There was sufficient evidence presented to the grand jury to establish probable cause to believe the defendant had had sexual and unnatural sexual intercourse with the victim, that he compelled her to submit by force and against her will, and that serious bodily injury resulted. The judge did not err in denying the defendant's motion to dismiss the aggravated rape indictment,
as there was sufficient evidence from which the grand jury could have inferred the victim did not consent to intercourse with the defendant.
The defendant further argues that the felony-murder conviction must be dismissed because it was based on the predicate felony of aggravated rape, and the grand jury were not presented with sufficient evidence of lack of consent. He did not file a pretrial motion to dismiss so much of the murder indictment as advances the theory of felony-murder, nor did he make this argument in the trial court. The aggravated rape indictment and the murder indictment were returned by different grand juries. The defendant has not furnished the grand jury minutes concerning the murder indictment, and he has not challenged the sufficiency of the evidence presented to the grand jury that returned the indictment charging murder.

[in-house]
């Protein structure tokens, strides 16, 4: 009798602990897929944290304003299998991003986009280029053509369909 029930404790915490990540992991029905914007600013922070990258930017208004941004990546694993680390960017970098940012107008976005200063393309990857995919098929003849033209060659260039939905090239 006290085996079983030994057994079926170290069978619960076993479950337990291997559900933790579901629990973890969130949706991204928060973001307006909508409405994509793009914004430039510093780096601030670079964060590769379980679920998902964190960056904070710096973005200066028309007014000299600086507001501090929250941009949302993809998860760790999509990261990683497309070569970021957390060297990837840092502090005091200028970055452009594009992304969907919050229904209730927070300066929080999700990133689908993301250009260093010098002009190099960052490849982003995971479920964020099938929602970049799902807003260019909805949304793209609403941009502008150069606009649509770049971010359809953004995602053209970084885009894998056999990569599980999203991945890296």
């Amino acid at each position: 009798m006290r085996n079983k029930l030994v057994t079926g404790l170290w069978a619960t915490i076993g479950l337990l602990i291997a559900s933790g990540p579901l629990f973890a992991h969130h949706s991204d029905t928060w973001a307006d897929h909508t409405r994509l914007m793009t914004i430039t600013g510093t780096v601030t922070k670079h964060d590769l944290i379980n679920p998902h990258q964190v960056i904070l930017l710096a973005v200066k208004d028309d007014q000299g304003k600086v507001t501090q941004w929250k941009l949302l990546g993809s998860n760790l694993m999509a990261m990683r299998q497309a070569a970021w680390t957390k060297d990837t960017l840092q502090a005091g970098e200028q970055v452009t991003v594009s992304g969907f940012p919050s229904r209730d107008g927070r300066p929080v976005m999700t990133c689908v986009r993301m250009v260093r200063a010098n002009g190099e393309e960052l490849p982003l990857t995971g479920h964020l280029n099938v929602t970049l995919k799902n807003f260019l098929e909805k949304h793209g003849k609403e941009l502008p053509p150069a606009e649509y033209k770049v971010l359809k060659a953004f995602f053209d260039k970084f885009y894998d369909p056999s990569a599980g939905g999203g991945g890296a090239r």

We review claims of unpreserved error in capital cases under the standard of a substantial likelihood of a miscarriage of justice. See Commonwealth v. Wright, 411 Mass. 678 , 682 (1992). Here, we have no way of knowing what evidence was presented to the grand jury that returned the murder indictment. However, that does not matter. The defendant does not contend that the grand jury could not have handed down the murder indictment. A valid indictment for murder in the first degree that uses the language of the indictment form provided in G. L. c. 277, § 79, as here, charges murder by whatever means it may have been committed, regardless of the theory of murder presented to the grand jury. See Commonwealth v. DePace, 442 Mass. 739 , 742-744 (2004), cert. denied, 544 U.S. 980 (2005); Commonwealth v. Daughtry, 417 Mass. 136 , 141-143 (1994). Because he could not have prevailed on a motion to dismiss based on the argument he now advances, there could be no error and no substantial likelihood of a miscarriage of justice.
3. Motion for required finding. The defendant contends that it was error to deny his motion for a required finding of not guilty as to the indictment alleging aggravated rape and so much of the murder indictment that relied on a theory of felony-murder based on the predicate felony of aggravated rape, because the Commonwealth failed to prove beyond a reasonable doubt that the victim did not consent to sexual intercourse with the defendant.
We review the evidence at the close of the Commonwealth's case in its light most favorable to the Commonwealth. See Commonwealth v. Latimore, 378 Mass. 671 , 676-677 (1979).